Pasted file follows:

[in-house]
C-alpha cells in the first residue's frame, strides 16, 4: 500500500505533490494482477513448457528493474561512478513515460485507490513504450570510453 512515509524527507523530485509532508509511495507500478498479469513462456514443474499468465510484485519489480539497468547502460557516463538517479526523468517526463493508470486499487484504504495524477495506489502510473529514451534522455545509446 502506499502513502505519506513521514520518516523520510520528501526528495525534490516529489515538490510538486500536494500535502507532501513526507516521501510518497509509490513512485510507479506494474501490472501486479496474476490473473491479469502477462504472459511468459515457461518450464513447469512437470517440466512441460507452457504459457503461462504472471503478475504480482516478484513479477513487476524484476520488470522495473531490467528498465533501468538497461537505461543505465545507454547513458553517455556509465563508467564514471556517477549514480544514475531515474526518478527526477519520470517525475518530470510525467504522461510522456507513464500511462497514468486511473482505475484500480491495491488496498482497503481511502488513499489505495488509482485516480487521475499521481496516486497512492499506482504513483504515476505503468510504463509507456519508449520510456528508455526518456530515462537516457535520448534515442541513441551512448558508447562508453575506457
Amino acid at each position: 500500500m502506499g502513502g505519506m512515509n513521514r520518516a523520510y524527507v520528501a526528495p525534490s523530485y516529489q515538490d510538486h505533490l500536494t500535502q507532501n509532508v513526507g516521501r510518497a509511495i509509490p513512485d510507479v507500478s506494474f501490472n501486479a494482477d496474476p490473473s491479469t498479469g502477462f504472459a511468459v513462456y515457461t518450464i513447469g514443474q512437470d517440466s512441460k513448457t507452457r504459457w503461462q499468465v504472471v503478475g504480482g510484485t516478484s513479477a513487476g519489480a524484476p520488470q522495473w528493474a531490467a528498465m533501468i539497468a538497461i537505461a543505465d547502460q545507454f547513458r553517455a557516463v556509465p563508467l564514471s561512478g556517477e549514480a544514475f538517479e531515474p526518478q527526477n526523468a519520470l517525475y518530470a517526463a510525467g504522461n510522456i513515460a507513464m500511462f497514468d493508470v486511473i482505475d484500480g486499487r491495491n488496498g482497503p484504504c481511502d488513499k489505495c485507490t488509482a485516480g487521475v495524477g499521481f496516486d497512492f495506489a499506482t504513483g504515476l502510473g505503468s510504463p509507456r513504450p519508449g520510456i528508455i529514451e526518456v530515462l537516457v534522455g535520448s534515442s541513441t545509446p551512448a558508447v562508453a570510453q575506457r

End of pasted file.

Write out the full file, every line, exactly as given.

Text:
[in-house]
C-alpha cells in the first residue's frame, strides 16, 4: 500500500505533490494482477513448457528493474561512478513515460485507490513504450570510453 512515509524527507523530485509532508509511495507500478498479469513462456514443474499468465510484485519489480539497468547502460557516463538517479526523468517526463493508470486499487484504504495524477495506489502510473529514451534522455545509446 502506499502513502505519506513521514520518516523520510520528501526528495525534490516529489515538490510538486500536494500535502507532501513526507516521501510518497509509490513512485510507479506494474501490472501486479496474476490473473491479469502477462504472459511468459515457461518450464513447469512437470517440466512441460507452457504459457503461462504472471503478475504480482516478484513479477513487476524484476520488470522495473531490467528498465533501468538497461537505461543505465545507454547513458553517455556509465563508467564514471556517477549514480544514475531515474526518478527526477519520470517525475518530470510525467504522461510522456507513464500511462497514468486511473482505475484500480491495491488496498482497503481511502488513499489505495488509482485516480487521475499521481496516486497512492499506482504513483504515476505503468510504463509507456519508449520510456528508455526518456530515462537516457535520448534515442541513441551512448558508447562508453575506457
Amino acid at each position: 500500500m502506499g502513502g505519506m512515509n513521514r520518516a523520510y524527507v520528501a526528495p525534490s523530485y516529489q515538490d510538486h505533490l500536494t500535502q507532501n509532508v513526507g516521501r510518497a509511495i509509490p513512485d510507479v507500478s506494474f501490472n501486479a494482477d496474476p490473473s491479469t498479469g502477462f504472459a511468459v513462456y515457461t518450464i513447469g514443474q512437470d517440466s512441460k513448457t507452457r504459457w503461462q499468465v504472471v503478475g504480482g510484485t516478484s513479477a513487476g519489480a524484476p520488470q522495473w528493474a531490467a528498465m533501468i539497468a538497461i537505461a543505465d547502460q545507454f547513458r553517455a557516463v556509465p563508467l564514471s561512478g556517477e549514480a544514475f538517479e531515474p526518478q527526477n526523468a519520470l517525475y518530470a517526463a510525467g504522461n510522456i513515460a507513464m500511462f497514468d493508470v486511473i482505475d484500480g486499487r491495491n488496498g482497503p484504504c481511502d488513499k489505495c485507490t488509482a485516480g487521475v495524477g499521481f496516486d497512492f495506489a499506482t504513483g504515476l502510473g505503468s510504463p509507456r513504450p519508449g520510456i528508455i529514451e526518456v530515462l537516457v534522455g535520448s534515442s541513441t545509446p551512448a558508447v562508453a570510453q575506457r